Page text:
Families the focus in Child Protection Week
The Sydney Children’s Hospitals Network has given its support to Child Protection Week as the importance of ‘child development’ is recognised.
Running from 1-7 September, Child Protection Week is an initiative of the National Association for Prevention of Child Abuse and Neglect (NAPCAN).
The Network has Child Protection Units (CPU) across both hospitals. These multi-disciplinary teams consist of social workers, doctors and occupational therapists, and provide assessments for children and young people (up to the age of 16) where there are concerns raised regarding suspected physical abuses, sexual abuse and neglect. Sydney Children’s Hospital, Randwick also has a Child Protection Counselling Service (CPCS) that sits alongside the inpatient CPU team (co-located in the CPU) and provide medium to long term therapy to parents/carers and their children when children have had experiences of trauma, neglect, abuse and exposure to domestic violence.
“All children and young people have the right to protection from all forms of violence, abuse and neglect. Children are the most vulnerable members of our community and all too often their voices are not heard,” said Caroline Knight, Senior Social Worker at The Children’s Hospital at Westmead.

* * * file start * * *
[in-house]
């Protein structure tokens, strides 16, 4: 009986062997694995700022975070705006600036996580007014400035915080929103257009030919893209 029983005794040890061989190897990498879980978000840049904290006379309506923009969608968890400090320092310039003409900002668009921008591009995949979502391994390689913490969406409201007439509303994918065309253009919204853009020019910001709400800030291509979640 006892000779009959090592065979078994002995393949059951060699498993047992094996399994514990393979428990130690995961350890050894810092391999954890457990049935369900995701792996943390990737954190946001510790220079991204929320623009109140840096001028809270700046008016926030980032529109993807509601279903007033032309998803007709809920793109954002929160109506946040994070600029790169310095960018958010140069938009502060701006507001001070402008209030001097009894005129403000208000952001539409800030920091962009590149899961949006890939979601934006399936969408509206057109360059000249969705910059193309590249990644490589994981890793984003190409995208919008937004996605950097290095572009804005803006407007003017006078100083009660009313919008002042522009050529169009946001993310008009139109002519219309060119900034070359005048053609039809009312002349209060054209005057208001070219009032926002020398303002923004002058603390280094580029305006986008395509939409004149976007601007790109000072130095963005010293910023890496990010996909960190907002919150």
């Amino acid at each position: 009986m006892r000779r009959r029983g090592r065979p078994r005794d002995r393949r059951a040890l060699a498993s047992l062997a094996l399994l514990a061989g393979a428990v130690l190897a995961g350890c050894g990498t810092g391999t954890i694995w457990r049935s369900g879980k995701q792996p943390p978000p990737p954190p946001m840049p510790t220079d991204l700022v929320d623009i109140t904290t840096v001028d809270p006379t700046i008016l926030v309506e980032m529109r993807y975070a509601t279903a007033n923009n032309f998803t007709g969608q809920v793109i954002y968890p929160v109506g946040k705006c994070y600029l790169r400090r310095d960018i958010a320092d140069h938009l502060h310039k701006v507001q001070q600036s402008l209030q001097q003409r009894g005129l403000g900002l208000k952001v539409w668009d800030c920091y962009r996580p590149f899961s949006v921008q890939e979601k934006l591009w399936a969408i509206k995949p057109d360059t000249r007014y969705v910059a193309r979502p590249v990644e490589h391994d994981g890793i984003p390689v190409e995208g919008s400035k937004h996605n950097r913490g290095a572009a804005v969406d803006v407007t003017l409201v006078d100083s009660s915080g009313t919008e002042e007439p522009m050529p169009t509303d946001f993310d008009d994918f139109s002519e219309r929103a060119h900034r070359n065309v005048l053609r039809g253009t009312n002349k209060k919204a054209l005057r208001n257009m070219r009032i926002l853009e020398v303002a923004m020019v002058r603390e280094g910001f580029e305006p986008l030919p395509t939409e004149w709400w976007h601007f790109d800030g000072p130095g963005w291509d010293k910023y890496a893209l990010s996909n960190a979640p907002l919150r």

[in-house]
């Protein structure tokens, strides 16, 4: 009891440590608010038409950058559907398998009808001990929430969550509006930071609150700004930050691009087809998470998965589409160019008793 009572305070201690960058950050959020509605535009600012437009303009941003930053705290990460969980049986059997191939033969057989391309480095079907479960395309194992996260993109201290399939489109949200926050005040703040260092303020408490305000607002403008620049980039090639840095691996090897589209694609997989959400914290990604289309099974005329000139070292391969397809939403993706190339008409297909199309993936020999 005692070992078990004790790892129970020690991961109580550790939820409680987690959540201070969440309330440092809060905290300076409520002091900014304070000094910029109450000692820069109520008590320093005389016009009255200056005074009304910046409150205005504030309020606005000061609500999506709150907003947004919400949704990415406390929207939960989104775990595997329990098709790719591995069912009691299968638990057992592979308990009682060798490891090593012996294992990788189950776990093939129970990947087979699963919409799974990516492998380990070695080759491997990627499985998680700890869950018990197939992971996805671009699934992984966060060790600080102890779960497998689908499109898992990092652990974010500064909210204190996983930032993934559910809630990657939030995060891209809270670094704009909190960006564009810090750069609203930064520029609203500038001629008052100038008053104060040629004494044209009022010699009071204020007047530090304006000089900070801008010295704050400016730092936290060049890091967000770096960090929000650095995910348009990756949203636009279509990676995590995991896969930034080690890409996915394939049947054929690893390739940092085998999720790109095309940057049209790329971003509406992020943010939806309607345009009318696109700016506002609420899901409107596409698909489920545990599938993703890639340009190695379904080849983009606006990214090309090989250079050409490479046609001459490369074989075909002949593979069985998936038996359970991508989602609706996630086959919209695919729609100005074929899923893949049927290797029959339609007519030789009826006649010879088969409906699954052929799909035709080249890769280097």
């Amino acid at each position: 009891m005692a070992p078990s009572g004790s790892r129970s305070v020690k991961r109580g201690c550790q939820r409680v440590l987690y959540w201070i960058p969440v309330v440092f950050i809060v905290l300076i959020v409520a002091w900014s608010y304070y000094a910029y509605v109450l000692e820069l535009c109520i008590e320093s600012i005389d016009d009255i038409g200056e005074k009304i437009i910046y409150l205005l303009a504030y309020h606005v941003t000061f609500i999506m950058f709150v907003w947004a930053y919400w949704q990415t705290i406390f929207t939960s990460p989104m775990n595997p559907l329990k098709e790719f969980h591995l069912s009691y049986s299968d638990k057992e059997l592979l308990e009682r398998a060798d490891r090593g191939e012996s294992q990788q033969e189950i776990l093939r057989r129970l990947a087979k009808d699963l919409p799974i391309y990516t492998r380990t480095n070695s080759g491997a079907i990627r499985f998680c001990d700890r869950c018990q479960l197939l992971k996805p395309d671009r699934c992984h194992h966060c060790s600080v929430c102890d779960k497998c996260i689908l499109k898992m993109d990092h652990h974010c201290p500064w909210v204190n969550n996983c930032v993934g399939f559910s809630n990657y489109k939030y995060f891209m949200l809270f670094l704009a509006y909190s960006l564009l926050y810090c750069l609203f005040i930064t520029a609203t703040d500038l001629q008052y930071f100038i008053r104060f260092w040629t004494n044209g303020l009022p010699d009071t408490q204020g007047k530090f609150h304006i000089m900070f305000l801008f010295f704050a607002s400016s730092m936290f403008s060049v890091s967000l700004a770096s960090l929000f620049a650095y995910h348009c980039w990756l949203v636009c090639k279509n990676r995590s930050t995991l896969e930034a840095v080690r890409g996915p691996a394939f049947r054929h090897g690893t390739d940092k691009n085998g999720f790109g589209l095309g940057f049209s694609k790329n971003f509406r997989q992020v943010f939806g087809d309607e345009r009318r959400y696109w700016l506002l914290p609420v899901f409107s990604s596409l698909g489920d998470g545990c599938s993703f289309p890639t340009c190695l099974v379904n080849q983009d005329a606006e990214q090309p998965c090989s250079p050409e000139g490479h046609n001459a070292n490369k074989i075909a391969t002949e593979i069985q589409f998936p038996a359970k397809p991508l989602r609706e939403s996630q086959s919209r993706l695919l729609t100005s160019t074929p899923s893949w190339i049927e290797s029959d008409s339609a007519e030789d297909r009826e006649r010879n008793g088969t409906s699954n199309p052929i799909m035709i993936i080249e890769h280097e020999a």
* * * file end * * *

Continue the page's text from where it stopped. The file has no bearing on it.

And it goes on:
“Children need adults around them, including parents, family, friends, teachers, health professionals, coaches, community mentors and leaders to recognise child protection concerns and to know how to respond appropriately,” said Calli Goninan, Senior Social Worker at The Children’s Hospital at Westmead.
The theme for this year is ‘child development’, both the idea that children do well when their parents are supported; and that to raise thriving kids, parents need support to navigate life’s ups and downs.
“Children do better when they are understood and provided interventions in the context of their relationship with their parents,” says Kelly Morrison, Coordinator for the Child Protection Counselling Service at Sydney Children's Hospital, Randwick.
“A positive and nurturing relationship between a child and their parent, supports a child’s brain development and emotional stability needed for learning, socialising and future positive relationships as they grow. The greatest indicator of a child’s future health and stability is their relationship with their parent.”
Our Child Protection Units offer the following advice if you suspect a child is exposed to harmful behaviour:
- Listen to the child/young person and what they are saying
- Look out for concerning behaviours (ie. mental health concerns, sexualised play, aggressive play, drug and alcohol usage)
- Talk to someone about your concerns, this could be:
- The Child Protection Helpline 132 111
- The Child Protection Unit (Westmead 9845 0000 or Randwick 9382 1111)
- For immediate concerns contact the Police 000
- Let the child/young person know that you believe them and that you will speak to somebody to request some help to keep them safe